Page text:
Meg Willis-Redfern has been our greatest supporter, teacher and now partner in all we have accomplished with our Ridgebacks. The last few years, Sarah Lilly has been instrumental in training us and our dogs for obedience and agility. Sarah owns The Canine Companion School here in Battle Creek, MI and she has worked miracles with all of us – two legged and four legged alike.
What did you start first: Show, Obedience or lure coursing?
We started conformation first with Zulu but if I had it to do over again, I would start with lure coursing, obedience, or agility. We (Meandu and Rare Earth) believe that “Performance is the test of sound structure and character.” So our policy is to test that theory on our “breeding stock” in as many areas of performance as time and money allows. We believe the Ridgeback to be THE most versatile breed. A well bred Ridgeback should have the capability of going from the Group ring at Westminster straight to the coursing or tracking field, obedience or agility ring, and should always be a great companion in the home and good citizen within their community.
What type of training methods do you use?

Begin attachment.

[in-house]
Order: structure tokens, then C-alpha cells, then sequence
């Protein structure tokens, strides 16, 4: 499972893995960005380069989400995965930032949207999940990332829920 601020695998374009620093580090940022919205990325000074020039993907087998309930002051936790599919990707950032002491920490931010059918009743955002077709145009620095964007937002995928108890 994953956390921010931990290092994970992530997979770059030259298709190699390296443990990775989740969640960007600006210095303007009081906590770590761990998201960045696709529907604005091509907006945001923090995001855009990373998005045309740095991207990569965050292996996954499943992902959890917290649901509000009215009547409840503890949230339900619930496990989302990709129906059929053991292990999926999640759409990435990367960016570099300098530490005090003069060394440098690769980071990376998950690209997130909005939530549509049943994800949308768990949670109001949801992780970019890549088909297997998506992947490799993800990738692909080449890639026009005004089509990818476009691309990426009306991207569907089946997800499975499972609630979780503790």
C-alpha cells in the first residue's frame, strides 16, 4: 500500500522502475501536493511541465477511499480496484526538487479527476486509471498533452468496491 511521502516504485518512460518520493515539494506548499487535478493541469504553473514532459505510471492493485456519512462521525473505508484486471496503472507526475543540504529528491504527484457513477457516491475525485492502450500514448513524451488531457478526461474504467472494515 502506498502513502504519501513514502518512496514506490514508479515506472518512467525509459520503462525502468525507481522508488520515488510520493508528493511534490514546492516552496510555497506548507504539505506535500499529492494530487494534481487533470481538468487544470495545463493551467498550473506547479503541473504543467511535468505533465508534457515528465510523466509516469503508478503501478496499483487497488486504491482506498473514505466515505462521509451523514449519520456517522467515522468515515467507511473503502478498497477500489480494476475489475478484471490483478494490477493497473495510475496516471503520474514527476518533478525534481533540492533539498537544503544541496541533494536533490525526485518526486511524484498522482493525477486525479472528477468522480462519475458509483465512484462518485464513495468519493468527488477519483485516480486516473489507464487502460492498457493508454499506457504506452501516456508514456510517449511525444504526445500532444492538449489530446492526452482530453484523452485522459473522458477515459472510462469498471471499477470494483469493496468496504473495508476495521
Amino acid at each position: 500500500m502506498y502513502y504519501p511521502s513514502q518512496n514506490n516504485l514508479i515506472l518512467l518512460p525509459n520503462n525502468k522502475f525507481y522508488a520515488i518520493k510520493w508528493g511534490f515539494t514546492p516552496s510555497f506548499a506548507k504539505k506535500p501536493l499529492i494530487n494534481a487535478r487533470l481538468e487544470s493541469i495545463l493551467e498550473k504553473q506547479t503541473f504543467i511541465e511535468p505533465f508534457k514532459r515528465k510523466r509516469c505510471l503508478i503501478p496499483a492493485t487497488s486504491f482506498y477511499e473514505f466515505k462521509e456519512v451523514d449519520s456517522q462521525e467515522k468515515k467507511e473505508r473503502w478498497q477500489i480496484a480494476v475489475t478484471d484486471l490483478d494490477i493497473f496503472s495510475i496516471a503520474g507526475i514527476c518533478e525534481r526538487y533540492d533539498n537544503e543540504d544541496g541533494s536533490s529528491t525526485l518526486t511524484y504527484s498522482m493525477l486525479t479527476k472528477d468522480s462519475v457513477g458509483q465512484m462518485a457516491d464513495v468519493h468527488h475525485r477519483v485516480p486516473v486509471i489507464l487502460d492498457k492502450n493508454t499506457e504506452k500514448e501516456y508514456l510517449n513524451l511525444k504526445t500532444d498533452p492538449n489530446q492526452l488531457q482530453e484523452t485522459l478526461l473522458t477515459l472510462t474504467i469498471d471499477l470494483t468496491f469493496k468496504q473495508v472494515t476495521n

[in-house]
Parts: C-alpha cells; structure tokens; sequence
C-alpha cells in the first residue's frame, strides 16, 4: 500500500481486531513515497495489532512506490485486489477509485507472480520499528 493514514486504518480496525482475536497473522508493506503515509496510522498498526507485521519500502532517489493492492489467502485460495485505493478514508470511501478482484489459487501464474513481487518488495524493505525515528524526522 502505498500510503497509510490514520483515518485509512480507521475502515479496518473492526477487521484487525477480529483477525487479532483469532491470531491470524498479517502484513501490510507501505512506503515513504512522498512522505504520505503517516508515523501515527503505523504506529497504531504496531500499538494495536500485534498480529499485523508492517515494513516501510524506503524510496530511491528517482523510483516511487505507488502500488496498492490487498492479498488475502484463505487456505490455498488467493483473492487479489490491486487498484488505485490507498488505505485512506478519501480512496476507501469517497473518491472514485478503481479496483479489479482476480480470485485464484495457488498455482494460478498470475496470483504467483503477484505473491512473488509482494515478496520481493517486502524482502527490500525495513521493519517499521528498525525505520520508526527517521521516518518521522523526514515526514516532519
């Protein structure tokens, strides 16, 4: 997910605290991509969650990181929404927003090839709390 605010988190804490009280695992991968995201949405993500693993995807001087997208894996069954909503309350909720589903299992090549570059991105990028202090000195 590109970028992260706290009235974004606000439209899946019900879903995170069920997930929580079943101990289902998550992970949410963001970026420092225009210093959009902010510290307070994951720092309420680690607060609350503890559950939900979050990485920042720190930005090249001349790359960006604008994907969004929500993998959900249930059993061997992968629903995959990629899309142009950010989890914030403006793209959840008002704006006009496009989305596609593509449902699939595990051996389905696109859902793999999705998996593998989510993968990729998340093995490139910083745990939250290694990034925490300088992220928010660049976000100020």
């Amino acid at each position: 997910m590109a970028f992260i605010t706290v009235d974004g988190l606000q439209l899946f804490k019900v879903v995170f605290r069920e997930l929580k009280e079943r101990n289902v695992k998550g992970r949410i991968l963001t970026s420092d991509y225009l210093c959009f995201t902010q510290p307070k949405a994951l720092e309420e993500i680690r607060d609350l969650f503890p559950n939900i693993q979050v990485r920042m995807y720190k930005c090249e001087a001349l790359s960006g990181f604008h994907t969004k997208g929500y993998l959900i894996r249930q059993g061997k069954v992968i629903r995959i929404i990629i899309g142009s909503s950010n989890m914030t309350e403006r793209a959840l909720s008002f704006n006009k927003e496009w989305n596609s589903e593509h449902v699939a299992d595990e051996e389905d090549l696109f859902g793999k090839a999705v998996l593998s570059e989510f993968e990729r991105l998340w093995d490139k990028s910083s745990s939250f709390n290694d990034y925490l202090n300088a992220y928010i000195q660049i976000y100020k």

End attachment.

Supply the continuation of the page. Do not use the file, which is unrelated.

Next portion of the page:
We use positive motivation through praise and treats. The first training club we went too almost ruined us and our first two Ridgebacks, including Zulu, from ever trying to compete in obedience. They used negative/punitive training methods and the dogs soon began to cringe when they saw the metal choke collar. It was awful and I still feel guilty for what I put my boys through. Thank goodness, Meg caught on to what was happening and headed us in the right direction. Zulu and Murphy are not enthusiastic obedience dogs to this day because of that early negative training. For the other kids in the house, we use meal time to practice sit, wait, watch me, and “OK!!” We practice heeling off lead with treats, use the old “jack pot” often, and end the training session before the dog tires and always after a “success.” Each dog is unique and will respond to different types of training styles and methods — we keep training sessions upbeat and make it FUN FUN FUN.